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Sandbox for the article on Bertolt Brecht

Cold War and final years in East Germany (1945–1956)[edit]

Brecht and Weigel on the roof of the Berliner Ensemble in 1954.

In the years of the Cold War and "red scare", the House Un-American Activities Committee called Brecht to account for his communist allegiances, and he was soon blacklisted by movie studio bosses. Brecht, along with about 41 other Hollywood writers, directors, actors and producers, was subpoenaed to appear before the HUAC in September 1947.

Initially, Brecht was one of 19 witnesses who declared that they would refuse to testify about their political affiliations. Eleven members of this group were actually questioned on this point but, as Brecht later explained, he did not want to delay a planned trip to Europe, so he followed the advice of attorneys and broke with his earlier avowal. On 30 October 1947, he appeared before the committee and testified that he had never actually held party membership.[1]

During his appearance before the committee, Brecht wore overalls and smoked an acrid cigar that made some of the committee members feel slightly ill. He made wry jokes throughout the proceedings, punctuating his inability to speak English well with continuous references to the translators present, who transformed his German statements into English ones unintelligible to himself.

Brecht's decision to testify led to criticism, including accusations of betrayal. The remaining witnesses, the so called Hollywood Ten, refused to testify and were cited for contempt. HUAC Vice Chairman Karl Mundt thanked Brecht for cooperating. The day after his testimony, on 31 October, Brecht flew to Europe.[2]

In Switzerland, Brecht composed an adaptation of Sophocles' Antigone, which was performed at Chur. It was based on the translation by Hölderlin, but was considerably modified. It was published under the title Antigonemodell 1948, accompanied by an essay on the importance of creating a 'non-Aristotelian' form of theatre. He was subsequently invited to return to Berlin by the Communist regime in East Germany. Horrified at the reinstatement of former Nazis into West Germany's government, Brecht accepted the offer and made East Berlin his home in 1949. He was enticed by the offer of his own theatre (completed in 1954) and theatre company (the Berliner Ensemble). He retained his Austrian nationality (granted in 1950), however, and overseas bank accounts from which he received valuable hard currency remittances. The copyrights on his writings were held by a Swiss company.[3] He used to drive around East Berlin in a pre-war DKW car—a rare luxury in the austere divided capital.

While Brecht's communist sympathies were a bane in the United States, East German officials sought to make him their hero. Though he had not been a member of the Communist Party, he had been deeply schooled in Marxism by the dissident communist Karl Korsch, and his communist allegiances were sincere. He claimed communism appeared to be the only reliable antidote to militarist fascism and spoke out against the remilitarization of the West and the division of Germany. Brecht used Korsch's version of the Marxist dialectic in both his aesthetic theory and practice in a central way when presenting his plays.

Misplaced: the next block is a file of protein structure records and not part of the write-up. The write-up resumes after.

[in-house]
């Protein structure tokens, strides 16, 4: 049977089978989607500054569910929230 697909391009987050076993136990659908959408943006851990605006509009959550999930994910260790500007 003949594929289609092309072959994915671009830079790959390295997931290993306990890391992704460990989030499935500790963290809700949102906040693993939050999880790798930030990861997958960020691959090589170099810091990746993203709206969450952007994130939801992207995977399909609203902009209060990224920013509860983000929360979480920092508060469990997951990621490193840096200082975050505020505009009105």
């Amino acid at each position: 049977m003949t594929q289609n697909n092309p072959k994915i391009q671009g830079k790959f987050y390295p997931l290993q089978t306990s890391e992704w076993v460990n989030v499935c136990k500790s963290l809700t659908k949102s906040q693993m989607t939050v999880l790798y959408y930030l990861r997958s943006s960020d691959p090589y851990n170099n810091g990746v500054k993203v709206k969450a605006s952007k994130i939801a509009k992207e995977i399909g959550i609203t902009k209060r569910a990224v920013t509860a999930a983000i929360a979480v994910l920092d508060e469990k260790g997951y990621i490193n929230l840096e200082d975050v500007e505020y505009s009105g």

Statue of Brecht outside the Berliner Ensemble's theatre in Berlin

Brecht wrote very few plays in his last years in East Berlin, none of them as famous as his previous works. Instead, he dedicated himself to directing plays and developing the talents of the next generation of young directors and dramaturges, such as Manfred Wekwerth, Benno Besson and Carl Weber. Some of his most famous poems, however, including the "Buckower Elegies", came from this era. One of the poems in the "Buckower Elegies," Die Lösung (The Solution) was Brecht's later commentary on the uprising of 17 June 1953 in East Germany:

After the uprising of the 17th of June
The Secretary of the Writers Union
Had leaflets distributed in the Stalinallee
Stating that the people
Had thrown away the confidence of the government
And could win it back only
By redoubled efforts. Would it not be easier
In that case for the government
To dissolve the people
And elect another?

Brecht had previously supported the measures taken by the East German government to crush the uprising, including the use of Soviet military force; he even wrote a letter on the day of the uprising (17 June) to SED First Secretary Walter Ulbricht stating that, "History will pay its respects to the revolutionary impatience of the Socialist Unity Party of Germany. The great discussion [exchange] with the masses about the speed of socialist construction will lead to a viewing and safeguarding of the socialist achievements. At this moment I must assure you of my allegiance to the Socialist Unity Party of Germany".[4]


  1. ^ Cite error: The named reference Excerpt from the HUAC hearing of Brecht was invoked but never defined (see the help page).
  2. ^
  3. ^ GradeSaver: ClassicNote: Biography of Bertolt Brecht
  4. ^ [Neues Deutschland, 21 June 1953.]